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Red Zone Seeks to Help Students Prevent Assault, Overdose on Campus

By: Matthew Kissel

An emergency blue light phone located between the library and the Natural Sciences building. (Photo by Matthew Kissel.)

Red Zone Prevention has come to Purchase at a time where students are at the highest risk of assault, overdose, and rape. This is a series of meetings held on campus to educate students about certain issues that occur most frequently nationwide on college campuses in the first two months of a semester.

Students have the opportunity to talk to resident coordinators and learn about any and all Red Zone related issues that students are at risk for. These events help educate students on what Red Zone is and offers them the chance to learn about free resources on campus for these issues.

Lauren Johnson, the prevention coordinator at the Wellness Center, believes that Red Zone Prevention is a good way to help students.

“It helps bring awareness, keep our peers safe and helps educate the community on how we can reduce the risks of these issues,” said Johnson.

Although these issues are bound to happen on any college campus, Purchase seems to be a community where students feel safe around their peers. In talking with some students it became clear that these issues, and how they affect students, can depend on what type of people you surround yourself with.

Bernard Scudder, a senior theater and performance major, hesitated when asked if he would consider Purchase a heavy party school.

“It varies, sometimes it can be very dead and stale but it really depends on the students,” said Scudder.

“What stops students from getting the help they need is not knowing where to go,” said Jessica Damour, the resident coordinator for Farside.

According to the Clery crime statistics for Purchase many of these issues do fluctuate year to year. Liquor law violations referred for disciplinary action and rape dropped by nearly fifty percent 2017 to 2018. However, dating violence and drug law arrests both increased from 2017 to 2018.

“I haven’t seen a lot of violence or fights,” said Agustin Aguilera, a sophomore computer science major. “Purchase has always felt like a good place to interact with people.”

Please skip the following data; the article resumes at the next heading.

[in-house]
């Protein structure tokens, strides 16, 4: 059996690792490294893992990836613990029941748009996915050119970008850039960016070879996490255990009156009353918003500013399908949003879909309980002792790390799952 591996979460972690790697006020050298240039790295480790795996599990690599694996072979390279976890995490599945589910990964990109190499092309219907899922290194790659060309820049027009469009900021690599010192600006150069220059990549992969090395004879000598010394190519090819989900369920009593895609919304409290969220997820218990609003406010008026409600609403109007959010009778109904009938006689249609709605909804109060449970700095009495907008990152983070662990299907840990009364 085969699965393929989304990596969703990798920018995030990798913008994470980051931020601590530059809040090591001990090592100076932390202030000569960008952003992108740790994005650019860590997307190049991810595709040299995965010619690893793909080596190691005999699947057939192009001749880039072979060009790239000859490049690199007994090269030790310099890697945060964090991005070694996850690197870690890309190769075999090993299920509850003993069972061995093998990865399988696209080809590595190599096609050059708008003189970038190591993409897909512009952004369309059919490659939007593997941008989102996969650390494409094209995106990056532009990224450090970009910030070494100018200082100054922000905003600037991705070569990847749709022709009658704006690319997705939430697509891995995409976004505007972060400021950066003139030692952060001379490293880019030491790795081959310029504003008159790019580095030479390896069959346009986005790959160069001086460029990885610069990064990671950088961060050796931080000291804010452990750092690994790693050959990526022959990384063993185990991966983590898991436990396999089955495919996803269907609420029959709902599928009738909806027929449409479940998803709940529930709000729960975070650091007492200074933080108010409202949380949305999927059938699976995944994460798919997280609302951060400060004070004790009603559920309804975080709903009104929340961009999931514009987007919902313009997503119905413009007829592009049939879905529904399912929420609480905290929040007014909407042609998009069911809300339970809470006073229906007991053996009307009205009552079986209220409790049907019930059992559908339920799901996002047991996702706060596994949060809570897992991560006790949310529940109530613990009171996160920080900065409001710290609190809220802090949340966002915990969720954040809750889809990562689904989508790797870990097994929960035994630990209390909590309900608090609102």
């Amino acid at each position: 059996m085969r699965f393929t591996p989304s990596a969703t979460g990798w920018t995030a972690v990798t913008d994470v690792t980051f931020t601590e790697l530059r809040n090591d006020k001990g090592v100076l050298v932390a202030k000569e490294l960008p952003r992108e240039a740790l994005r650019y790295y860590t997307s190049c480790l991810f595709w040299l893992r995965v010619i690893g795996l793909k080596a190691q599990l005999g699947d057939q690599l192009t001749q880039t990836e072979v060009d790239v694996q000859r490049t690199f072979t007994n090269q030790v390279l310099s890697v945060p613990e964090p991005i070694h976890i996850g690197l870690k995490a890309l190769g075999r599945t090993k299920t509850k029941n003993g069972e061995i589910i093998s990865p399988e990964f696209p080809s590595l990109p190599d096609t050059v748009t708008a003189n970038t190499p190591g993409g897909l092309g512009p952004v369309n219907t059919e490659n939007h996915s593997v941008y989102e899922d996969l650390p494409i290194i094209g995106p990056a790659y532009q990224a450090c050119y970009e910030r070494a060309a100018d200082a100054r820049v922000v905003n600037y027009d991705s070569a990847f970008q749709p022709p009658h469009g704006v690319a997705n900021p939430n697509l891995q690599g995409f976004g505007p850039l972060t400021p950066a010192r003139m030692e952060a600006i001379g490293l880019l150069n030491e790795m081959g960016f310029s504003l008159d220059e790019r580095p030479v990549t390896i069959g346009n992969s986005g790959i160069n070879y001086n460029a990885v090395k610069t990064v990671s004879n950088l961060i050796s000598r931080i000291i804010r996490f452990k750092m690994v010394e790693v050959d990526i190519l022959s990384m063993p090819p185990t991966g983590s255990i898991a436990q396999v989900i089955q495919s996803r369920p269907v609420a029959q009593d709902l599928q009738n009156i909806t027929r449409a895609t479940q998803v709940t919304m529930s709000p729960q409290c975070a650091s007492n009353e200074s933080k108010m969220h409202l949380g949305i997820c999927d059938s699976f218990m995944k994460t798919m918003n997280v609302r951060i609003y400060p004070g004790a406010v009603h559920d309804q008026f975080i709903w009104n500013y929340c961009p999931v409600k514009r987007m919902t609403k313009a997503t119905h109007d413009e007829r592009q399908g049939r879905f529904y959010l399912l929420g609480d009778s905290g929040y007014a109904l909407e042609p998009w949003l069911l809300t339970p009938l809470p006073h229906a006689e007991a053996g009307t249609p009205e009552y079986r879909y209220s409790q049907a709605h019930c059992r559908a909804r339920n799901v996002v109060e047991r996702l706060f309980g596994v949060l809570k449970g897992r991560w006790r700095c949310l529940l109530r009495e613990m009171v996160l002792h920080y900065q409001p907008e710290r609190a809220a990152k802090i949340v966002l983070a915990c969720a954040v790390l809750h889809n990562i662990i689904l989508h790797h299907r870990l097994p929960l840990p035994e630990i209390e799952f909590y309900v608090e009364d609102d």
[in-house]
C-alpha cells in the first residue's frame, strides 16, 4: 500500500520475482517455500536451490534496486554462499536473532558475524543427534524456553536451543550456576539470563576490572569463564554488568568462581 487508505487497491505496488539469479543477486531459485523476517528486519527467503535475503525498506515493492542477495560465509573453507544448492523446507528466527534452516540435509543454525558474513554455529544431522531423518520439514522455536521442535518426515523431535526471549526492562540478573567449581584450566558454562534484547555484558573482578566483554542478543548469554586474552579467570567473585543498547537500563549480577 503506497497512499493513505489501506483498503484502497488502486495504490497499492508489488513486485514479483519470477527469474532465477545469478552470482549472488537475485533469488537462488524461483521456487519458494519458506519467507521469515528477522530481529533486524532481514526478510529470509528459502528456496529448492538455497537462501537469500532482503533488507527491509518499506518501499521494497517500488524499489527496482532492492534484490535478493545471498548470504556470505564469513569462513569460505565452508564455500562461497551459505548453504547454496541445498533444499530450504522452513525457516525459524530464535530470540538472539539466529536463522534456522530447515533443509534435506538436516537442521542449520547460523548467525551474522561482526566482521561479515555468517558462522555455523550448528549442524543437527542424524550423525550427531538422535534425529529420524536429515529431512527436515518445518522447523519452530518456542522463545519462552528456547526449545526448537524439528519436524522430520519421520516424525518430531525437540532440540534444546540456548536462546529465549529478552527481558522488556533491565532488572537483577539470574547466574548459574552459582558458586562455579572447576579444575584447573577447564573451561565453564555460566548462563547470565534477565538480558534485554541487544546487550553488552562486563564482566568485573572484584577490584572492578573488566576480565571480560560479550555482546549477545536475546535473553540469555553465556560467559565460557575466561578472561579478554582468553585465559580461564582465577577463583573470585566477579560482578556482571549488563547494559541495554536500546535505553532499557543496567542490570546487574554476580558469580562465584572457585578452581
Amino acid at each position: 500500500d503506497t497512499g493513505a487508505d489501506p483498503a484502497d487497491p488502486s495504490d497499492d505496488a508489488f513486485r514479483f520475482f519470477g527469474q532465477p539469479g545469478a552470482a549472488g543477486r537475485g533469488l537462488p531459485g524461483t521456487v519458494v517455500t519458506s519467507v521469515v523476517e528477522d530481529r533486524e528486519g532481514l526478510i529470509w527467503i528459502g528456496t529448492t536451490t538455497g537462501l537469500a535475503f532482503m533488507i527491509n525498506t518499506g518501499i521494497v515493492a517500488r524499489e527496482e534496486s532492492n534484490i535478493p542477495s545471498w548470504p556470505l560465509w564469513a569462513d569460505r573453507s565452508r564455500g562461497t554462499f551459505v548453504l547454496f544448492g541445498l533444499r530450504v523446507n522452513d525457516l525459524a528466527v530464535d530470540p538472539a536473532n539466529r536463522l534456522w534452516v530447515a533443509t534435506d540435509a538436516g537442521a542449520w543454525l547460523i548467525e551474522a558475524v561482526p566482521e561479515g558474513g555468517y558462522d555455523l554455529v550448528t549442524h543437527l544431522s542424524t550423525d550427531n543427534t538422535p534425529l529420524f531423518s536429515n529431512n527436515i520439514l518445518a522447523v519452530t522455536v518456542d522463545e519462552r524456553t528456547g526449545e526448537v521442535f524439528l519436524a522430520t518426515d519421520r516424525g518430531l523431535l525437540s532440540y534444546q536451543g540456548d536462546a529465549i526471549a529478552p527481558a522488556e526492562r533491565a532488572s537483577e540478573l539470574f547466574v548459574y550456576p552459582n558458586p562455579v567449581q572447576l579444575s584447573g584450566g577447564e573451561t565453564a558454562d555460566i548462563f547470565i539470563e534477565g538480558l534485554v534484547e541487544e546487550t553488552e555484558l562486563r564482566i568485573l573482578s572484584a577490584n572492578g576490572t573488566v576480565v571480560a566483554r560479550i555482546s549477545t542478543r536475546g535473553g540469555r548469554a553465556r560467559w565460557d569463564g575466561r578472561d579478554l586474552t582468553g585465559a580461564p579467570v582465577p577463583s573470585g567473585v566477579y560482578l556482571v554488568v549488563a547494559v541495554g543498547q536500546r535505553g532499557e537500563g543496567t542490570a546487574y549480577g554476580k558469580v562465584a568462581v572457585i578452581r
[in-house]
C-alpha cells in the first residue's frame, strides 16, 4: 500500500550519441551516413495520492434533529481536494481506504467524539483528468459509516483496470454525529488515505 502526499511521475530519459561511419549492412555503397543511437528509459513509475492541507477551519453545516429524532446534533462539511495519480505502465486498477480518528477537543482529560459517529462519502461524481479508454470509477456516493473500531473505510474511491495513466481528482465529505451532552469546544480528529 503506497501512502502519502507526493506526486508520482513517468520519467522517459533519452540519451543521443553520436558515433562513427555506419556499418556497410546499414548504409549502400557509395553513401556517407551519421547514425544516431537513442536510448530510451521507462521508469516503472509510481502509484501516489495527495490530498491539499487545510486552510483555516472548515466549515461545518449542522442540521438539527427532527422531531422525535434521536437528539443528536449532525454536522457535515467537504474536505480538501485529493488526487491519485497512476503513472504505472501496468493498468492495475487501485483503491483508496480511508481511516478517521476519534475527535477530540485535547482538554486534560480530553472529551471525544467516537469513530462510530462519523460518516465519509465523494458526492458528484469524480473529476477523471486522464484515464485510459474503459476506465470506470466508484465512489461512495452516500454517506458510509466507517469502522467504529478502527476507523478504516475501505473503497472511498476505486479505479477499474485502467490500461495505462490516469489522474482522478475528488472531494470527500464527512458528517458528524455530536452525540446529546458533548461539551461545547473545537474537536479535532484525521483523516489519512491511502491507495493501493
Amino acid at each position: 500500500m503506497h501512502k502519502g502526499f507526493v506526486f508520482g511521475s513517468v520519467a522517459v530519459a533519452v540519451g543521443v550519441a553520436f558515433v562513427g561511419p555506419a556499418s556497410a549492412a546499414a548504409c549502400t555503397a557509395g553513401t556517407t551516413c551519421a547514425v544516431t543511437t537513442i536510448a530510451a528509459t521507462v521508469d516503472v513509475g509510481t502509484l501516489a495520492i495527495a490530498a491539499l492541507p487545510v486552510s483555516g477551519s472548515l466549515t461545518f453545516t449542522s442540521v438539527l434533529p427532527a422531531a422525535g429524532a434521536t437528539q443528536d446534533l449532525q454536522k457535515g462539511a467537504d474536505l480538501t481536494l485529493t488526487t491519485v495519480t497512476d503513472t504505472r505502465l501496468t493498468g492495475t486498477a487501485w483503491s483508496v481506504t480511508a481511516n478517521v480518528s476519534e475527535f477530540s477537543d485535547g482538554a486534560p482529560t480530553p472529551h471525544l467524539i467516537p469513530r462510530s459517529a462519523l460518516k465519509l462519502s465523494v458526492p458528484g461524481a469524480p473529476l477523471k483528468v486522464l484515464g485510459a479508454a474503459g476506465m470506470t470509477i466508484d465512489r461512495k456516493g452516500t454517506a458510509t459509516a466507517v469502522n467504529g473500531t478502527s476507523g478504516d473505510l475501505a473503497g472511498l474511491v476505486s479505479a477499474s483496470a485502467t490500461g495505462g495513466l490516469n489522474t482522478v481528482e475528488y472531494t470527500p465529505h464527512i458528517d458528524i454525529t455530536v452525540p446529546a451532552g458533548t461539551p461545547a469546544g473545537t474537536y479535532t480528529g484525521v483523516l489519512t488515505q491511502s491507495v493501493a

In an interview with a student intern who chose to participate in the Red Zone events it became very clear how important Red Zone is to any campus and why it is important that students have knowledge of what Red Zone is.

“A lot of students don’t understand what the purpose of Red Zone is,” said Anna Marion Schuman, a junior communications major. “I think its importance is often times underestimated, and it’s a very important aspect of campus life.”

Some people who struggle with these issues have a fear of stepping forward and admitting that they have a problem. Whether it be substance abuse, alcohol abuse or any sort of mental health problem, it can be hard for people to step forward and confront these things. This can often lead to a friend of an individual stepping forward on behalf of someone they know.

“I do think there is fear for some students to go to the resources that they need which brings us many people that come to us concerned about a friend,” said Candace White, the resident coordinator for the Commons.

Red Zone has the goal of making students more aware of the resources they have available to them should they feel the need to seek them out. However, seeking out help comes down to the individual and every person is different in the end.

“Because people have differing personality types and fight or flight responses, the ways that these issues are dealt with differs with each person,” says Schuman.



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